Only a handful of these command-line parameters are required to complete a SQL Server 2012 installation. Errors may generate for required configuration options if no value is specified for the corresponding parameter. For some parameters, default values are automatically set when a value is not explicitly defined. You can use the following script to install a standalone SQL Server 2012 instance with all Database Services components:

Setup.exe /q /ACTION=Install /FEATURES=SQL /INSTANCENAME=MSSQLSERVER
/SQLSVCACCOUNT="<<DomainName\UserName>"
/SQLSVCPASSWORD="<MyPassword>" 
/SQLSYSADMINACCOUNTS="<DomainName\UserName>" /AGTSVCACCOUNT="NT
AUTHORITY\Network
 Service" /IACCEPTSQLSERVERLICENSETERMS

Command-line installations can also use configuration files to reduce the number of command-line parameters and standardize SQL Server deployments. Configuration files are created during the installation process using the SQL Server installation wizard. The path where the configuration file is specified in the bottom section of the Ready to Install screen as shown in Figure 13, under the “Installing SQL Server 2012 Through the Installation Center” section.

Use the following script to execute an unattended installation of SQL Server:

Setup.exe /ConfigurationFile="<MyConfigurationFile.INI>"

4. Installing SQL Server 2012 Through PowerShell

You can also use PowerShell to perform unattended installs. Simple PowerShell scripts can be written to execute SQL Server 2012 Setup through its command-line interface. For example, you can execute the command-line script used in the previous section from the command line as follows:

$cmd = "d:\setup.exe /ACTION=install /Q /INSTANCENAME="MSSQLSERVER"
/IACCEPTSQLSERVERLICENSETERMS 
/FEATURES=SQLENGINE,SSMS 
/SQLSYSADMINACCOUNTS="YourDomain\Administrators"; 
Invoke-Expression -command $cmd | out-null;

More complex PowerShell scripts can be written for larger SQL Server 2012 deployments. A common approach is the use of PowerShell functions that accept the setup parameters necessary to perform unattended installations. These PowerShell functions are then executed in batches or inside a process that loops through a list of server names with corresponding parameters.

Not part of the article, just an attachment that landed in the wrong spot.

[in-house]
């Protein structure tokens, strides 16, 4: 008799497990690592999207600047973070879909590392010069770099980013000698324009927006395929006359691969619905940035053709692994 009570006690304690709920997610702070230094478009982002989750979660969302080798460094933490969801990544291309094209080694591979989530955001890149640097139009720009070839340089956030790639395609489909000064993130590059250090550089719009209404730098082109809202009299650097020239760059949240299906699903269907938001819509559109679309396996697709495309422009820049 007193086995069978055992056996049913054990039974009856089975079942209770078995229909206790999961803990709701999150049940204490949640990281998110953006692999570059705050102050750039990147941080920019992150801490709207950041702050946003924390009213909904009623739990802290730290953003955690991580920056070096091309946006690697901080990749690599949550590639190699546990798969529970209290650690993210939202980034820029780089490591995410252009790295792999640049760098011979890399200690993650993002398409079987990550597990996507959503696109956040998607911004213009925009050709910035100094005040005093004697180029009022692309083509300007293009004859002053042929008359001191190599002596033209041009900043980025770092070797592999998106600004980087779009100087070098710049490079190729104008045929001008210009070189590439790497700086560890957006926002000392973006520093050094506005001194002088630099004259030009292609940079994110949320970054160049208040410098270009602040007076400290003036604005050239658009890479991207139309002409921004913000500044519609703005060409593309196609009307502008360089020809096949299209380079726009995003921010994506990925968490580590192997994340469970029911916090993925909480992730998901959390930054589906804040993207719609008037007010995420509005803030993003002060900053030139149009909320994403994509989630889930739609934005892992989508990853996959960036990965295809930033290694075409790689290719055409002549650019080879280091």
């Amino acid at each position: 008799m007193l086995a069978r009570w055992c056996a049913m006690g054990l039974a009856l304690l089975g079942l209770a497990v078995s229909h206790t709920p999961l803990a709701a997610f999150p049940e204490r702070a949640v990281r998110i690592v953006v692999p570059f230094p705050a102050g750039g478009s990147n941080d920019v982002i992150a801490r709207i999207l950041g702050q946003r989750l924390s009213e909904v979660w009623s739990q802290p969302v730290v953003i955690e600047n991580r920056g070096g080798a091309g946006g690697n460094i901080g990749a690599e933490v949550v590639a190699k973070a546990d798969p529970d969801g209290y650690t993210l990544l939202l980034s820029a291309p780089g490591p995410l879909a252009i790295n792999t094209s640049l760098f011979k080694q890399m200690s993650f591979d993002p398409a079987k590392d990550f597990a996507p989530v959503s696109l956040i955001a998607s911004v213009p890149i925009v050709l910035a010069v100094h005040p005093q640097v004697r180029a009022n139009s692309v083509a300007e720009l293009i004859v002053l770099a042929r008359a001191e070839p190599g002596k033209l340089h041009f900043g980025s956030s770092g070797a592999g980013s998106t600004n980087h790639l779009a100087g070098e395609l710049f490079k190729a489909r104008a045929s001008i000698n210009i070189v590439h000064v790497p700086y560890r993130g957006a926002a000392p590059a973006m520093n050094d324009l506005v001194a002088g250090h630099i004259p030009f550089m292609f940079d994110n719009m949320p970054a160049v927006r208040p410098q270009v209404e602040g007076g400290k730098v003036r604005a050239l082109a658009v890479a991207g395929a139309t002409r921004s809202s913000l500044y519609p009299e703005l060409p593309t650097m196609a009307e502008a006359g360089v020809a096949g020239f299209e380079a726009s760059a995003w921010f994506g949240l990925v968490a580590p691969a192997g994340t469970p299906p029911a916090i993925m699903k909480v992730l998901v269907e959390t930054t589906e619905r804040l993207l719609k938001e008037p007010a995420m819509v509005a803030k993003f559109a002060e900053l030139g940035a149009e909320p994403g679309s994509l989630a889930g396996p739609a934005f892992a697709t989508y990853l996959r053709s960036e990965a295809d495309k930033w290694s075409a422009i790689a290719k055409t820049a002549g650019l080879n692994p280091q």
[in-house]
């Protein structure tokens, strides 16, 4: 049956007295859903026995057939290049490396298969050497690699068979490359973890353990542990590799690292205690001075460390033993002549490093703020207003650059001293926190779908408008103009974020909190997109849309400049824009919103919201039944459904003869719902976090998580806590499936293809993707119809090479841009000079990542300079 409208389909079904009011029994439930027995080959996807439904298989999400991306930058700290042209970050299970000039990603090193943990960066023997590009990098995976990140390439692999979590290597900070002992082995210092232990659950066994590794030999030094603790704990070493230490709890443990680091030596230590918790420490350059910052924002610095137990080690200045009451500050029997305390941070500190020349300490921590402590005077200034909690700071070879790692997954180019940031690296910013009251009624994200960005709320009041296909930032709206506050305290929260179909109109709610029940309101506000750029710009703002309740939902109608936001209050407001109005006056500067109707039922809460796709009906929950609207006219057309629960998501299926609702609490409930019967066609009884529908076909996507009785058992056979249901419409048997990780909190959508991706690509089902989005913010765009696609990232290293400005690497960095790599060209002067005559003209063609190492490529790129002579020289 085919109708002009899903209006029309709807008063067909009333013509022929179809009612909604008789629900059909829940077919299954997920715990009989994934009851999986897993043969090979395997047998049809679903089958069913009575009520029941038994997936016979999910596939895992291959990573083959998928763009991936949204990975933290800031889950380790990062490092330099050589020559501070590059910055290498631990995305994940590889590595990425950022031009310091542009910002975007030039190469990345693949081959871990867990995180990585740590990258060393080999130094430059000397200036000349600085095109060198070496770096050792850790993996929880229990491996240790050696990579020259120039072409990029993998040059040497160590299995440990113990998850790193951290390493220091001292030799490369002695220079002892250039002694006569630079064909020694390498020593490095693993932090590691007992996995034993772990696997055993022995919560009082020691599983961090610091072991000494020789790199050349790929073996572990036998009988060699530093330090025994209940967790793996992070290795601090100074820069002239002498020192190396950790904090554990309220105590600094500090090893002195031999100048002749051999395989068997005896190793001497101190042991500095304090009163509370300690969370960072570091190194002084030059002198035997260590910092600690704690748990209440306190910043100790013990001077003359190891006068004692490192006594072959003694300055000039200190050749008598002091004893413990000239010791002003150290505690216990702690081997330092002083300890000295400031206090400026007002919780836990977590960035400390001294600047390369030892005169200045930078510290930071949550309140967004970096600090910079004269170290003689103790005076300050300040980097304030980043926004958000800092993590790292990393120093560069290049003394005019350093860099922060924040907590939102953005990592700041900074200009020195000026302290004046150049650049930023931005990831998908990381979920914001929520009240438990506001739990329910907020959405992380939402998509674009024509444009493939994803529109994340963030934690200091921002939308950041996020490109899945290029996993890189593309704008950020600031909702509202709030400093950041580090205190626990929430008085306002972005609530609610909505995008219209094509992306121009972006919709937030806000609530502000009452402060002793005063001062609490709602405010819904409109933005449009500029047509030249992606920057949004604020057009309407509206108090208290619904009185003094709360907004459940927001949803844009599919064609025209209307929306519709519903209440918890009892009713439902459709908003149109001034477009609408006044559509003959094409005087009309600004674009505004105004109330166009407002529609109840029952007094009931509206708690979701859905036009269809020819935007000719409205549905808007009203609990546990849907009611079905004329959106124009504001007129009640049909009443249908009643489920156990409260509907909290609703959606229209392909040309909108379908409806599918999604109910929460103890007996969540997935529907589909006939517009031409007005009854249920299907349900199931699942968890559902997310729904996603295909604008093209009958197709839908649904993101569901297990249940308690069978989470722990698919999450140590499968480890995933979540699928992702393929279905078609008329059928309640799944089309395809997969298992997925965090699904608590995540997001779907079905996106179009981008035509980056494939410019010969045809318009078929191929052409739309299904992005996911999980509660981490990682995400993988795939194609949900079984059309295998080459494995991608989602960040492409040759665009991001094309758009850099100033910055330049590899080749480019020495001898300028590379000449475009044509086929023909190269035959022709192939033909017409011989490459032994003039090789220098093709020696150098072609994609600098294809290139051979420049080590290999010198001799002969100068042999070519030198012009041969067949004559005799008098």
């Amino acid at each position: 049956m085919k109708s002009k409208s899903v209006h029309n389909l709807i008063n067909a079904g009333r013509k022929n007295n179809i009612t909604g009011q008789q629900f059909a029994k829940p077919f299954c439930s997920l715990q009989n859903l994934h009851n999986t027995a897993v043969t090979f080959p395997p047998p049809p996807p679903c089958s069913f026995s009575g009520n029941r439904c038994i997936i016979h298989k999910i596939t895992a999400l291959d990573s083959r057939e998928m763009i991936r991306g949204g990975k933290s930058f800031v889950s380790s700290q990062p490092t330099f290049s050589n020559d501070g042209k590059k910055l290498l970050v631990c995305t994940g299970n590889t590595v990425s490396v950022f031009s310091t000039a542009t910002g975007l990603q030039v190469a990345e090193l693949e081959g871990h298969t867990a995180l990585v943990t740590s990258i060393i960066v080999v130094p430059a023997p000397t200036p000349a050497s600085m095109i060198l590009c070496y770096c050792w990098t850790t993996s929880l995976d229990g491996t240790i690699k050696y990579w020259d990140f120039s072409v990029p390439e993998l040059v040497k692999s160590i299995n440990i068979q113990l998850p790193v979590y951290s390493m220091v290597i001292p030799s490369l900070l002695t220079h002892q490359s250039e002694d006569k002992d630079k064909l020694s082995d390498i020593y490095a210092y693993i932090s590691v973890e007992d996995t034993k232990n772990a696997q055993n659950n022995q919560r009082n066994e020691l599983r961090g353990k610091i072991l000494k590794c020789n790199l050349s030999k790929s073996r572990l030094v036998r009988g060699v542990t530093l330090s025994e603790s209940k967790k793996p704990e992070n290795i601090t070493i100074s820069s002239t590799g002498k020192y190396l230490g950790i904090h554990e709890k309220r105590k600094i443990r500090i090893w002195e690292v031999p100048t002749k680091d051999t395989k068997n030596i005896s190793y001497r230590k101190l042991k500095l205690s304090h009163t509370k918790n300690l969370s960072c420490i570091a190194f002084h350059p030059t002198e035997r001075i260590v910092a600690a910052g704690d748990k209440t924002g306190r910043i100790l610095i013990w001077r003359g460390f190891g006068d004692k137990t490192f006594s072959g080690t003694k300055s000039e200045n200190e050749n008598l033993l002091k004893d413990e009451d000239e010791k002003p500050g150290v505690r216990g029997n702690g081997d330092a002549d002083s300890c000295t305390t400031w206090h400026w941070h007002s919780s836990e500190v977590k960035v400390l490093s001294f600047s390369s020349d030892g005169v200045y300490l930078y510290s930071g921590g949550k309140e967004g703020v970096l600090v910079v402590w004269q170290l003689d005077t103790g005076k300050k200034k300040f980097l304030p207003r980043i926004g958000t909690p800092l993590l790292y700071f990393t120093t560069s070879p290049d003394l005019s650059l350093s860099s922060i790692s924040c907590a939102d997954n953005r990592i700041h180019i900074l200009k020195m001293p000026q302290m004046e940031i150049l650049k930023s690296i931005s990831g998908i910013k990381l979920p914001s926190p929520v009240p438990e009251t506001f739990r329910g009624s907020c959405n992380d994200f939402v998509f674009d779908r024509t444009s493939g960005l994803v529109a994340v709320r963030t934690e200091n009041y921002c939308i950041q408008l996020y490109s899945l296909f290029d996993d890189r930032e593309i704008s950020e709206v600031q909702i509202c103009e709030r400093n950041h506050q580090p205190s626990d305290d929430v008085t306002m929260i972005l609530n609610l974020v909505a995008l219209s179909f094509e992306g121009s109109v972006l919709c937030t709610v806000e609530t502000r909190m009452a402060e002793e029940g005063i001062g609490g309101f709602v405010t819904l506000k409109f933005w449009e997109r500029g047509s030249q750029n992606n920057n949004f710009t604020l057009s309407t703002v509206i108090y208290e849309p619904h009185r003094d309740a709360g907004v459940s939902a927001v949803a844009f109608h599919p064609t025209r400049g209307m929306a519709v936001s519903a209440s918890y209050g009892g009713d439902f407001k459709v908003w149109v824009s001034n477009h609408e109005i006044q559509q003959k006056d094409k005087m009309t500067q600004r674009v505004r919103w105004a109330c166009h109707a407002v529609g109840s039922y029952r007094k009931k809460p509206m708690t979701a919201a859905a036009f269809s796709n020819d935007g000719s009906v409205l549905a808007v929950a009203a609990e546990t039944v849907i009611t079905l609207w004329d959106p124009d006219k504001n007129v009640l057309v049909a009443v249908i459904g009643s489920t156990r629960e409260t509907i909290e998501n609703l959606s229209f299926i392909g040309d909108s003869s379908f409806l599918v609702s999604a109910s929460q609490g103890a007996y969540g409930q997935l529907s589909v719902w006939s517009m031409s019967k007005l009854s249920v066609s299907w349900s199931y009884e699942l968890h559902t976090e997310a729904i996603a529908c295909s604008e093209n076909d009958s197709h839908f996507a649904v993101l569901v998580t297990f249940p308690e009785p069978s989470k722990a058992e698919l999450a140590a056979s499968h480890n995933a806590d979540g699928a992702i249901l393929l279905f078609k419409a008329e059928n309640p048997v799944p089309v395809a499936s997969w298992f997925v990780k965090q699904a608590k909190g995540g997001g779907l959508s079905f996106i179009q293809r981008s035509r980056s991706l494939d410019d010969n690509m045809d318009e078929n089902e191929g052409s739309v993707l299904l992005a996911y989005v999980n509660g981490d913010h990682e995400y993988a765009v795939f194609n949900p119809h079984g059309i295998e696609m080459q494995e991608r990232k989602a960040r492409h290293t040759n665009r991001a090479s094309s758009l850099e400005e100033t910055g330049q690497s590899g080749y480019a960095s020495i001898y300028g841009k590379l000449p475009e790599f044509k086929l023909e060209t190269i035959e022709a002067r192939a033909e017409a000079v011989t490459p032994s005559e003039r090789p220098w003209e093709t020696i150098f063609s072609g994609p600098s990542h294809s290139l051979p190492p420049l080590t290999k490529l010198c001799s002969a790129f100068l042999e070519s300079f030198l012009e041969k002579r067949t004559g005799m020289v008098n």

For example, a PowerShell function can be saved in a PowerShell script file and called along with setup parameters to perform a large scale unattended deployment of SQL Server 2012. Listing 1 provides an example of a PowerShell function that you can use for SQL Server 2012 unattended installations.

Listing 1 Install-Sql2012.ps1

The PowerShell function contained in the Install-SQL2012.ps1 script file is as follows:

Function Install-Sql2012
{
param
(
[Parameter(Position=0,Mandatory=$false)][string] $Path,
[Parameter(Position=1,Mandatory=$false)][string] $InstanceName = 
"MSSQLSERVER",
[Parameter(Position=2,Mandatory=$false)][string] $ServiceAccount,
[Parameter(Position=3,Mandatory=$false)][string] $ServicePassword,
[Parameter(Position=4,Mandatory=$false)][string] $SaPassword,
 [Parameter(Position=5,Mandatory=$false)][string] $LicenseKey,
[Parameter(Position=6,Mandatory=$false)][string] $SqlCollation =
 "SQL_Latin1_General_CP1_CI_AS",
[Parameter(Position=7,Mandatory=$false)][switch] $NoTcp,
[Parameter(Position=8,Mandatory=$false)][switch] $NoNamedPipes
)
#Build the setup command using the install mode
if ($Path -eq $null -or $Path -eq "")
{
#No path means that the setup is in the same folder
$command = ‘setup.exe /Action="Install"'
}
else
{
#Ensure that the path ends with a backslash
if(!$Path.EndsWith("\"))
{$Path += "\"
}
$command = $path + ‘setup.exe /Action="Install"'
}
#Accept the license agreement - required for command line installs
$command += ‘ /IACCEPTSQLSERVERLICENSETERMS'
#Use the QuietSimple mode (progress bar, but not interactive)
$command += ‘ /QS'
#Set the features to be installed